I figured that all of us in Steeler Nation could use something to laugh and smile at before we all watch the titanic matchup between the Steelers and the Ravens tomorrow night. I earnestly hope that you the readers enjoy my tribute to arguably the most important non-Steeler to ever play in the N.F.L.. Hit the “Continue Reading” button if I’ve peaked your interest:
Over 7 years have passed since that sunny afternoon in the Charm City where your Ravens laid a beat down on our beloved Steelers. All day long your team’s vaunted Defense pressured and harassed the Steeler Offense. Furthermore, your buddy Jamal Lewis took a break from setting up cocaine deals to run roughshod over the Steeler Defense. Like so many games the Steelers had played in Baltimore up till that point, they were getting completely dominated on both sides of the ball. Yet on this glorious and fateful day, you Gary Baxter, you magnificent bastard not only tipped the scales of the rivalry in the Steelers’ direction, but also changed the N.F.L. in the blink of an eye.
It was the 3rd Quarter and your team smelled blood in the water and wanted a big turnover to put the final nail in the coffin. Like so many blitz packages concocted by your foot-loving Defensive Coordinator at the time, you as a DB were sent to attack the QB and “sweep the proverbial leg.” Being that Tommy Maddox had the elusiveness and pocket-presence of an 80 year old woman and wasn’t prepared for your blitz, he panicked and tried unsuccessfully to get the ball off.
You were locked in at that moment and totally hit Maddox on his arm as he was trying to throw on a fantastic and textbook swat that jarred the ball loose from Tommy and caused a fumble. To make the play even better for you and your squad, one of your teammates picked up the loose ball and almost took it in for a TD!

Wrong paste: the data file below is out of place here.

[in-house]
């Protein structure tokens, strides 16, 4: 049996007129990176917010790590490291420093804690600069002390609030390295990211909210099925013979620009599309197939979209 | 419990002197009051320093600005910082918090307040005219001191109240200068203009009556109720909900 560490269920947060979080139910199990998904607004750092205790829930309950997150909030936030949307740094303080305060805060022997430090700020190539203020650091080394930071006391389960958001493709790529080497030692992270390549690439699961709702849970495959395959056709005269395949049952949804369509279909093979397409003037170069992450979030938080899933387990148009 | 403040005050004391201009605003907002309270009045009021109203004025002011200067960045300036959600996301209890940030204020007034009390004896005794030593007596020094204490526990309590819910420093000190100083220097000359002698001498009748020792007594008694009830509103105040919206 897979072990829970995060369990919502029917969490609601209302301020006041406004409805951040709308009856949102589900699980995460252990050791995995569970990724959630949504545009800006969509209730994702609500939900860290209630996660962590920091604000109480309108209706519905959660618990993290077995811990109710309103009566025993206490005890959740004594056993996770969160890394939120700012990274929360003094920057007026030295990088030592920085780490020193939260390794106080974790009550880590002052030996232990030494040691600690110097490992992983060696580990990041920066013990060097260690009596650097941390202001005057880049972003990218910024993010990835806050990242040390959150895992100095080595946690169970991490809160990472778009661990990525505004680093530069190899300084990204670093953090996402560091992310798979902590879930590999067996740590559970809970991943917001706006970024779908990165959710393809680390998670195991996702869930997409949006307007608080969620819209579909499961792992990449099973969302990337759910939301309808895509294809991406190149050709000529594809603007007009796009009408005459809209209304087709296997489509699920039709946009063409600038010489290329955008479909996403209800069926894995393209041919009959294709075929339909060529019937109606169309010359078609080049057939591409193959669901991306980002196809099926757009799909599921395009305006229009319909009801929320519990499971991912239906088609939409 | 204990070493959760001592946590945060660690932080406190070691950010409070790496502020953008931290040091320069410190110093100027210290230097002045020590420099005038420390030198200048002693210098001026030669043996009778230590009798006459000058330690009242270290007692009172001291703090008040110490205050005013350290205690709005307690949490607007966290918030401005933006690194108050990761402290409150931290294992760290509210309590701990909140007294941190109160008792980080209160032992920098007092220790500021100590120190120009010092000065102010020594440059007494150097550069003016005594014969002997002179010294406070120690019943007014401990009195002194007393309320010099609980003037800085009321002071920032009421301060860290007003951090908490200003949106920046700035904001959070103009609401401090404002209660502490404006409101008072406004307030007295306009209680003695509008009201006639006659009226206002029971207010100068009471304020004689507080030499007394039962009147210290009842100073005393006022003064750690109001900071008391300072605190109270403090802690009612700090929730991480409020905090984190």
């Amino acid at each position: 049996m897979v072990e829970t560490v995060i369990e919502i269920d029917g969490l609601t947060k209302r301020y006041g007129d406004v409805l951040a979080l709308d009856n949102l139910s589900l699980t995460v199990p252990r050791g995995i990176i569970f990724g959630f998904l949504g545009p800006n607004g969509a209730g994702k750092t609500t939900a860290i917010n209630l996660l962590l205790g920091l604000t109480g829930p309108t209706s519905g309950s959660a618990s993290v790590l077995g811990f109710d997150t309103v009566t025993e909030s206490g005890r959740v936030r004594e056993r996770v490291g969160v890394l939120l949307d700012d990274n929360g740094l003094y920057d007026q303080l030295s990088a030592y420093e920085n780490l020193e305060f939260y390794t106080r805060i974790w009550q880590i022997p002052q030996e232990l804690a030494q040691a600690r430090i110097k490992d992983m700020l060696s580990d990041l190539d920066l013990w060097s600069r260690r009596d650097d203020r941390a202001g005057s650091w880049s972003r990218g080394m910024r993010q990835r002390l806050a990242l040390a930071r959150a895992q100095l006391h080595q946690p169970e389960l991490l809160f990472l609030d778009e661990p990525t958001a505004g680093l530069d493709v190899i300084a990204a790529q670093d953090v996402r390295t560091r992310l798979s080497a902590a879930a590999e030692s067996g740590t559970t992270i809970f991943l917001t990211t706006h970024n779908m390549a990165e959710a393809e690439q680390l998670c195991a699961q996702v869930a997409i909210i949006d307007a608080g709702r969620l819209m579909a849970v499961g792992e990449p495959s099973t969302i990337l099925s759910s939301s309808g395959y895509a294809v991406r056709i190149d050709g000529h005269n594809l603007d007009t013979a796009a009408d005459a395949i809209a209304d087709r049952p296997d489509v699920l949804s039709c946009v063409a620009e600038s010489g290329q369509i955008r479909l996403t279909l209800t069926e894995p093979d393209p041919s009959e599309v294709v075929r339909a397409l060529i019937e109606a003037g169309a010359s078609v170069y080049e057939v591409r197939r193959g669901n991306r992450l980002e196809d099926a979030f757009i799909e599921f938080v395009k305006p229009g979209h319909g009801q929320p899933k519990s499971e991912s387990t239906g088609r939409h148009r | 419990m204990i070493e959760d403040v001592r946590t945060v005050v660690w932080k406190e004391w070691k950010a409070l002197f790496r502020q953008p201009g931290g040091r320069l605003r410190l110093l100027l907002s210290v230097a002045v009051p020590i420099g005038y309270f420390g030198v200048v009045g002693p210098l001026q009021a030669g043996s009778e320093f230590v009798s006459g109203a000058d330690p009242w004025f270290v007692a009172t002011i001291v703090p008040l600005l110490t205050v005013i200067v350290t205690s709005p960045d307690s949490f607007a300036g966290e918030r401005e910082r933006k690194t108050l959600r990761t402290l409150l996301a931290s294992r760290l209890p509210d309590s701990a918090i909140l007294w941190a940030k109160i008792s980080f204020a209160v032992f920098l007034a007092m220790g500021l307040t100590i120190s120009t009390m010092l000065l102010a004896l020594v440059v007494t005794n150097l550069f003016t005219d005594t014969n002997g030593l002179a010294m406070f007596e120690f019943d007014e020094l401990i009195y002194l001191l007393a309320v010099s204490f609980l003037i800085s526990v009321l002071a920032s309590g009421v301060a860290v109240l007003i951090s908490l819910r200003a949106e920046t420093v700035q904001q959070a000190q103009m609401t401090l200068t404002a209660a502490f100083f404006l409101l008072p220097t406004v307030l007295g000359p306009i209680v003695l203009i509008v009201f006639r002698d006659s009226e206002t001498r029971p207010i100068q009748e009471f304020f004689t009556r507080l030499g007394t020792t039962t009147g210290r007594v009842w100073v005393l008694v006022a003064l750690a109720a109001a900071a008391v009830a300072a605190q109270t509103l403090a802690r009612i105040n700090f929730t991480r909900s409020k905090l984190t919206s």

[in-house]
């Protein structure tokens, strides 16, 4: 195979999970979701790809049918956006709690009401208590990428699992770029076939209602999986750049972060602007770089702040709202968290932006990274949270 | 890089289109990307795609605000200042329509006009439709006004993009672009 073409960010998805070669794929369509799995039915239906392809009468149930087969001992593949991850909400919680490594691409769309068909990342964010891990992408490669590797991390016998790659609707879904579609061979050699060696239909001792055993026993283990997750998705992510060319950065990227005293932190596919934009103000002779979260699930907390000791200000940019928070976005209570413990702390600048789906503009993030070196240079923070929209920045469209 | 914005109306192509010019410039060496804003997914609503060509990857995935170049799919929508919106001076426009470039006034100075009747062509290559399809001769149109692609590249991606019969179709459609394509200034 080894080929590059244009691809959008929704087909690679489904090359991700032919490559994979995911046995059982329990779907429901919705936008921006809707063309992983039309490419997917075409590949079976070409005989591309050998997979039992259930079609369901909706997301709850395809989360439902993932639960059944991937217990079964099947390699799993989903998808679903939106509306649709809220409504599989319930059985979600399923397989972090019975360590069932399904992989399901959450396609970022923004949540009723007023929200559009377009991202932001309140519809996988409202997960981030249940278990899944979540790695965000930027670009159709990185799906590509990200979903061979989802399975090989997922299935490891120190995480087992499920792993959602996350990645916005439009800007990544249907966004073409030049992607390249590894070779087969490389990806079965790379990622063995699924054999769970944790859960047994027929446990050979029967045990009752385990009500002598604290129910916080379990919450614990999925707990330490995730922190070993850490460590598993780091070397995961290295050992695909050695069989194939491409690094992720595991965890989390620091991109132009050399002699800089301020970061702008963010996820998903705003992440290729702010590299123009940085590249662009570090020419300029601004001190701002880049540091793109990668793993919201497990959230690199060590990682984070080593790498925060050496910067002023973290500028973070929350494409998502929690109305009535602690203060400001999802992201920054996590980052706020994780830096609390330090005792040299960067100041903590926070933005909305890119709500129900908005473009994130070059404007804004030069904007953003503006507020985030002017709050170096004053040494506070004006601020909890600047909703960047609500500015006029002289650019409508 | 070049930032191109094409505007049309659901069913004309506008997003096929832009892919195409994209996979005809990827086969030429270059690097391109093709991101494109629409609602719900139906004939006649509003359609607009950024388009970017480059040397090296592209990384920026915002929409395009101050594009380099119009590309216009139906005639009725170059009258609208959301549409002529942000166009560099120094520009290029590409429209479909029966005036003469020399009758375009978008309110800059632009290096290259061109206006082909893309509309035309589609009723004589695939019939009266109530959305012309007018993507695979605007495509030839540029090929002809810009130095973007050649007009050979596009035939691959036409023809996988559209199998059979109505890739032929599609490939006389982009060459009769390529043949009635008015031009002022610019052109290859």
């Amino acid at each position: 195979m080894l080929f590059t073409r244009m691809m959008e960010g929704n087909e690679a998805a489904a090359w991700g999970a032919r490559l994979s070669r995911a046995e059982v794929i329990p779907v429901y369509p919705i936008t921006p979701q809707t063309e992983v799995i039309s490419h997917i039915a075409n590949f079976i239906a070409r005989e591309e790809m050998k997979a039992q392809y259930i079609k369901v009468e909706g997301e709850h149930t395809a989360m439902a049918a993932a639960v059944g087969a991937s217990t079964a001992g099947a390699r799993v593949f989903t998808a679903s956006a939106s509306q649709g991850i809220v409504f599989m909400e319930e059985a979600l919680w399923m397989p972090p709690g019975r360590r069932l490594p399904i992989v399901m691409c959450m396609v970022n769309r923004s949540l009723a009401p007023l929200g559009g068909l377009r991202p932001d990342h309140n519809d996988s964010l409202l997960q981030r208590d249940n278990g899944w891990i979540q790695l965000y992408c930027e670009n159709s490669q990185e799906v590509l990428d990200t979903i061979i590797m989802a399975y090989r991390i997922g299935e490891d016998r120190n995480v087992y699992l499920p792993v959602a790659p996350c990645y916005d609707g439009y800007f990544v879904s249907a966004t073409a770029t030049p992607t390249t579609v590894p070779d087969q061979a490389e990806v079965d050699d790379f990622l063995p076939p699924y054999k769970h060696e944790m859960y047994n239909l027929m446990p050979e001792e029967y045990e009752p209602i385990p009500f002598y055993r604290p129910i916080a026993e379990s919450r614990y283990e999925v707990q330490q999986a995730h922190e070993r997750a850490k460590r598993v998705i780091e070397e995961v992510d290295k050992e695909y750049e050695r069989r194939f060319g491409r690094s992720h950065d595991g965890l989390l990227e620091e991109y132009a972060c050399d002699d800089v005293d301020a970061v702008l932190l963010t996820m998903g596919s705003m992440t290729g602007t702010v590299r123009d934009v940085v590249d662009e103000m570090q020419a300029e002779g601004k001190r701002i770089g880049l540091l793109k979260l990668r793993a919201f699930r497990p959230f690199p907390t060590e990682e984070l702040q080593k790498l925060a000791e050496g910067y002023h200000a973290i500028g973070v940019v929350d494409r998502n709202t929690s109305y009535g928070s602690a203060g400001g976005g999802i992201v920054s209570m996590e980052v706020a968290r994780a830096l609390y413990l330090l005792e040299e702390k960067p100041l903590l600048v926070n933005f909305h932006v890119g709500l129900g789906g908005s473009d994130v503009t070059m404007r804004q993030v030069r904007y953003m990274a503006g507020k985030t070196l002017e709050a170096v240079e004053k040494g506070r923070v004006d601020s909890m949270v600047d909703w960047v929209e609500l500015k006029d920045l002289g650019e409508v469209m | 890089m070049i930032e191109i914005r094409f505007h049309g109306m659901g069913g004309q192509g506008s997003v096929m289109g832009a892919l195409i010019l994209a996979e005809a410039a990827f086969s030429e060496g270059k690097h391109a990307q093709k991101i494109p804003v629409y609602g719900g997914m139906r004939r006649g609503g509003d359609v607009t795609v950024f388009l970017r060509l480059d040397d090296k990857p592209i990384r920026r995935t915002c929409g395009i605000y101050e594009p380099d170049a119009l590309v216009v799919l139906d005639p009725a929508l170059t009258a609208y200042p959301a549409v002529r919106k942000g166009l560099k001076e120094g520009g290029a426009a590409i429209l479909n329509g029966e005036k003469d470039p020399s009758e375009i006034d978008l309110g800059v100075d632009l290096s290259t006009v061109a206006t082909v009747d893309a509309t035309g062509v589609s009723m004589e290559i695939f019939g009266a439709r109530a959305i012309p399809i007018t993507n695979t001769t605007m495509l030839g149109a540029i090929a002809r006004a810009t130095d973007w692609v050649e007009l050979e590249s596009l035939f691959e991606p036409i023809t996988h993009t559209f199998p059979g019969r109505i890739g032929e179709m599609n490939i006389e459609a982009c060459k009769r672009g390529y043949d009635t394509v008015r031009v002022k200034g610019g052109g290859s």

For the exclamation point on top of your wonderful effort Mr. Baxter, Maddox went down with an elbow injury and it appeared to be some serious ligament damage that was supposed to sideline him for another 6 Weeks! On one play you yourself knocked out your rivals’ most important player at their most important position. Moreover, the Steelers would be forced to finish the game if not the entire season with a Rookie QB from Miami (Ohio)!
Your team was already cruising at that point and was coasting to an easy victory. Your hit should have demoralized the Steelers into thinking that their season was lost. However, as the game wore on, we in Steeler Nation could see glimpses of what this Rookie replacement had in his bag of tricks. Despite making a couple of Rookie mistakes including throwing 2 INT’s, the youngster surprised all of us by throwing 2 TD’s through the air as well and made the final score a somewhat respectable 30-13.
Sure we in Steeler Nation were stoked to see some fresh and talented blood at the QB position for once. However, I don’t think any of us were quite prepared to see the ridiculous amount of success that this Rookie would end up having over the rest of the 2004 season and the next 6+ seasons of his career. 2 Super Bowl wins in 3 appearances, 1 Pro Bowl, 4 Division Titles, 5 playoff appearances, and knocking your former team out of the playoffs twice!
That Rookie that you gave a chance to with your hustle and fateful hit has built a Hall of Fame career in part because of you good sir. In fact, your hit essentially denied Maddox his chance to ever be a full-time starter in the N.F.L. again.
I know that you played out the rest of your career in anonymity Mr. Baxter, and like many former N.F.L. Players, that’s the way it goes. Yet on behalf of Steeler Nation, I would like to extend warm thanks to you for literally fixing the Steelers’ QB problem. A problem I must add which had basically been under construction since Terry Bradshaw retired following the 1983 season.
The least I could do is send you an edible arrangement, yet I don’t have your address Gary. Steeler Nation will never forget what you did Mr. Baxter and we all owe you a debt of gratitude. I hope you enjoyed the Kyle Boller era while it lasted.
(P.S.: Do you and Mo Lewis argue all the time about whose hit was more important?)